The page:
- Associated Press - Thursday, October 11, 2012

ANKARA, Turkey (AP) — A plane intercepted by Turkish fighter jets on its way from Moscow to Damascus, Syria, was carrying equipment and ammunition destined for the Syrian Defense Ministry, Turkish Prime Minister Recep Tayyip Erdogan said Thursday.

Mr. Erdogan’s comments followed a fierce denial by Syria that anything illegal was aboard the Airbus A320 that was forced by Turkey to land in Ankara late Wednesday. Syria, whose relations with neighboring Turkey have plummeted over the Syrian war, branded it an act of piracy.

Earlier in the day, Turkish officials rejected claims by Syrian ally Russia that Turkey had endangered the lives of Russian citizens on board the aircraft.

“These were equipment and ammunitions that were being sent from a Russian agency … to the Syrian Defense Ministry,” Mr. Erdogan told reporters in Ankara.


“Their examination is continuing, and the necessary (action) will follow,” he added.

Turkish Prime Minister Recep Tayyip Erdogan speaks during a news conference with Kazakh President Nursultan Nazarbayev, unseen, in Ankara, Turkey, Thursday, Oct. 11, 2012. Erdogan said the Syrian passenger plane intercepted on its way from Moscow to Damascus was carrying military equipment and ammunition to Syria. (AP Photo)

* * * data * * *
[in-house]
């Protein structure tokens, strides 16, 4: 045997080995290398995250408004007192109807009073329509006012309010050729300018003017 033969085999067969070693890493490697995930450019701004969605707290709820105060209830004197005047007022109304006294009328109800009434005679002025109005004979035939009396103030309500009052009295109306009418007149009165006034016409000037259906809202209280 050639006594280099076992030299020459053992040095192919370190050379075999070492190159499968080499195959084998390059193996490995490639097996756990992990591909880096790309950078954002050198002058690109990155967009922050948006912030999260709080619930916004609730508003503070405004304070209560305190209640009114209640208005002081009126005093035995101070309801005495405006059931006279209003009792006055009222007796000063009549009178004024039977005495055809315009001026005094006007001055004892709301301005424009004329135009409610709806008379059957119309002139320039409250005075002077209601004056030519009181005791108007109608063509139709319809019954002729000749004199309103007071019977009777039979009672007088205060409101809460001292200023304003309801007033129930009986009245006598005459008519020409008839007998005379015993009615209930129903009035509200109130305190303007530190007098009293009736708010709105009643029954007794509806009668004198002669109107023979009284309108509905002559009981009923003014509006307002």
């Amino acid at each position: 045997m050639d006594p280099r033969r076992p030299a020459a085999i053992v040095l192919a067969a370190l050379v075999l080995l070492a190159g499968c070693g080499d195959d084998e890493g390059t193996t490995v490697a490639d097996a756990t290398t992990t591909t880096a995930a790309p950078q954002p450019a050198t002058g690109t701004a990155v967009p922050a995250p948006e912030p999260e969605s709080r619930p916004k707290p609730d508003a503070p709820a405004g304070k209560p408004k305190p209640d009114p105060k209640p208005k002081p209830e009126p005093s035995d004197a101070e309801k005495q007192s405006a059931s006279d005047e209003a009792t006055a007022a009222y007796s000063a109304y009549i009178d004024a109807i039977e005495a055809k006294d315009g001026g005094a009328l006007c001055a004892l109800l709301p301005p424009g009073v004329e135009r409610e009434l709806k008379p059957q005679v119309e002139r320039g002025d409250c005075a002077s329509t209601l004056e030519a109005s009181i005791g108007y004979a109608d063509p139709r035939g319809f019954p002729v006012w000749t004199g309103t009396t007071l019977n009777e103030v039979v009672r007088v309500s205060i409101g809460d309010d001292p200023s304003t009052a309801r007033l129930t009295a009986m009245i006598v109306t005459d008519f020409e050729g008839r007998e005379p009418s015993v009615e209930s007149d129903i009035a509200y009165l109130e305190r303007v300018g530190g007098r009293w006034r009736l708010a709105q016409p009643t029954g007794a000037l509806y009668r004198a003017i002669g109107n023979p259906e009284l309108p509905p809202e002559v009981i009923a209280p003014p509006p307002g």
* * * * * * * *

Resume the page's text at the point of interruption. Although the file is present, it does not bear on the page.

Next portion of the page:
Turkish Prime Minister Recep Tayyip Erdogan speaks during a news conference with ... more >

Yeni Safak, a newspaper close to the Turkish government, reported Thursday there were 10 containers aboard the plane, the contents of which included radio receivers, antennas and equipment “thought to be missile parts.”

Turkish state-run television TRT also reported that the plane was carrying military communications equipment. Neither TRT nor the newspaper cited sources for their claims.

A Western diplomat in Ankara told The Associated Press that Turkish authorities had found “military equipment” on board the plane, but he did not elaborate. The diplomat spoke on condition of anonymity because he was not authorized to speak about sensitive issues.

The plane was allowed to continue to Damascus after several hours, without the cargo.

“As you know, defense industry equipment or weapons, ammunitions and such equipment cannot be carried on passenger planes,” Mr. Erdogan said. “It is against international rules for such things to pass through our airspace.”

Mr. Erdogan refused to say how — or from whom — Turkey had learned that the twice-weekly scheduled flight would be used to transport military gear to Syria.

“As you will appreciate, those who gave the tip, which establishments, these things cannot be disclosed,” he said.

The United States said it backed Turkey’s decision to intercept the plane.

“Any transfer of any military equipment to the Syrian regime at this time is very concerning, and we look forward to hearing more from the Turkish side when they get to the bottom of what they found,” said State Department spokeswoman Victoria Nuland.

She declined to comment on Turkish reports that the intelligence on the plane’s cargo had come from the United States.

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